Yet men have done just that, caviling at this instance of judgment upon a tree, imputing caprice, peevishness, spite, and unreasonableness to Christ. We agree with Trench who said, "Of such men, they are the true Pharisees of history. F2 Nevertheless, we note some of their objections: (1) It is affirmed that Christ had no right to expect fruit of that tree because "it was not the time of figs" (Mark 11:13). This objection disappears in the light of the fact that, of the variety of tree indicated here, the fruit always appeared before the leaves; and that, in view of the leaves, Christ had every reason to expect fruit also. F3 (2) A second objection is that Christ pretended to look for fruit when he knew there was none. That too is false, because Christ, seeing the tree decked out in full foliage, recognized it instantly as a perfect example of the Jewish religious economy, which, though it was not the time of fruit (the Saviour having not yet made the sacrifice), nevertheless professed true righteousness the profound lessons applicable to the Jewish nation. (3) The objection that Christ vented anger on a tree overlooks the fact that the incident was a warning of the true anger that would eventually fall upon the disobedient. Men who make this objection are actually of the opinion that God should never be really angry with the wicked. But the overwhelming truth of the Bible is that the full measure of the wrath of Almighty God shall eventually fall upon every wicked man and that every wicked action shall be brought into judgment. Christ's cursing of the barren fig tree was a powerful warning of that eventual overflow of the wrath of God; and, far from being a reprehensible action on the part of Christ, it is an example of how even his warning was accomplished without any inconvenience or suffering on the part of sinful man. The action thus stands as an example of his forbearance and not of vindictiveness.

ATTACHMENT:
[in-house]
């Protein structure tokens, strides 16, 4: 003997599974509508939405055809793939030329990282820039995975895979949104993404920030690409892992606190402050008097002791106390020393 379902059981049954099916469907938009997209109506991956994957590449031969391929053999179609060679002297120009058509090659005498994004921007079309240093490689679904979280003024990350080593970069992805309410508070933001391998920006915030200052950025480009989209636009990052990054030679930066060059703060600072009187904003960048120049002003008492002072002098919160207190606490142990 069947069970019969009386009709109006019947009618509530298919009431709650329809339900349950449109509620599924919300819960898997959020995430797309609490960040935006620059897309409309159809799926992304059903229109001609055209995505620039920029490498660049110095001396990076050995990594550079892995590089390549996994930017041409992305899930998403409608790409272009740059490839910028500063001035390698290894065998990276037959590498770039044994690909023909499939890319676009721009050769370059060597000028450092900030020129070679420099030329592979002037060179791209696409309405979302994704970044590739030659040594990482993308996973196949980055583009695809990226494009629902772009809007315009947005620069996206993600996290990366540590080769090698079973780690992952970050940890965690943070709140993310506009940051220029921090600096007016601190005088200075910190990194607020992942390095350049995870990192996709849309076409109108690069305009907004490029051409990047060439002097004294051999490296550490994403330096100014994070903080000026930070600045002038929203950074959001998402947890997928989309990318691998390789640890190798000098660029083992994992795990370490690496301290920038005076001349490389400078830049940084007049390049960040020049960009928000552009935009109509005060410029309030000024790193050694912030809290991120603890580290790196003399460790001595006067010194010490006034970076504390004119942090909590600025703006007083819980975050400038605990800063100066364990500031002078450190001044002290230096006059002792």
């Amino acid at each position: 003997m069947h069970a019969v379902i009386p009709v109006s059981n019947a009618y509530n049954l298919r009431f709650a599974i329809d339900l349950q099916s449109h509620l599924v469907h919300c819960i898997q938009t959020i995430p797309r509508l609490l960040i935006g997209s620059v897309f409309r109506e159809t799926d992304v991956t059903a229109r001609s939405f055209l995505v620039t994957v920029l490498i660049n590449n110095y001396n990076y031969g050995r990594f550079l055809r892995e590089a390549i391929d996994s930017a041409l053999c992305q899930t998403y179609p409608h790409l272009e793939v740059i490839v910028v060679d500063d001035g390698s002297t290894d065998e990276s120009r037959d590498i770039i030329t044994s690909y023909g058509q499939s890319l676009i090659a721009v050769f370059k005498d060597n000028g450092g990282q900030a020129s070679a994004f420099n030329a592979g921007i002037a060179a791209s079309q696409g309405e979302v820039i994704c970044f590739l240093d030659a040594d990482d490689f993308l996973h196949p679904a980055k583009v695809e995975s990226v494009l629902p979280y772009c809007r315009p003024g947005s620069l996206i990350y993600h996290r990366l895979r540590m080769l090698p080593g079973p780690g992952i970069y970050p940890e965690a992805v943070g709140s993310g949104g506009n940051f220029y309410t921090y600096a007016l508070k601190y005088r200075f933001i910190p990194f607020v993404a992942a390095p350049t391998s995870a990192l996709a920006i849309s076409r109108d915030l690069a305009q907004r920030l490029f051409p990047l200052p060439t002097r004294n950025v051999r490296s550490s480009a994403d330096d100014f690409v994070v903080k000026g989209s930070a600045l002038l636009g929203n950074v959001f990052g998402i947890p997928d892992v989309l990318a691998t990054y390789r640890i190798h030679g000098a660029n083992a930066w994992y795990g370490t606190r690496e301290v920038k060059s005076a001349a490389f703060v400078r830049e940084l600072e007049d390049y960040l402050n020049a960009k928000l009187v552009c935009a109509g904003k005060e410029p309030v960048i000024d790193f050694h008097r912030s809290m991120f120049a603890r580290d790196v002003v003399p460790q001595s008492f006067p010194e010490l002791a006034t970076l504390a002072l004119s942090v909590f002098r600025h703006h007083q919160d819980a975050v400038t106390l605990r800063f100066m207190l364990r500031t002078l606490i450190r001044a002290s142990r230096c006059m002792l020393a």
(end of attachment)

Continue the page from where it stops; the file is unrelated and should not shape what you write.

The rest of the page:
In connection with this, let it be noted that the fig tree was not cursed for barrenness. The fig orchards were full of barren trees he did not curse. This one was cursed for its barrenness while professing by its leaves to be fruitful! That was exactly the case with Israel. They were barren spiritually; yet by their elaborate pretensions to righteousness, they advertised a true religion they simply did not possess. Moreover, they were at that very moment in the process of rejecting the very Head of all true religion.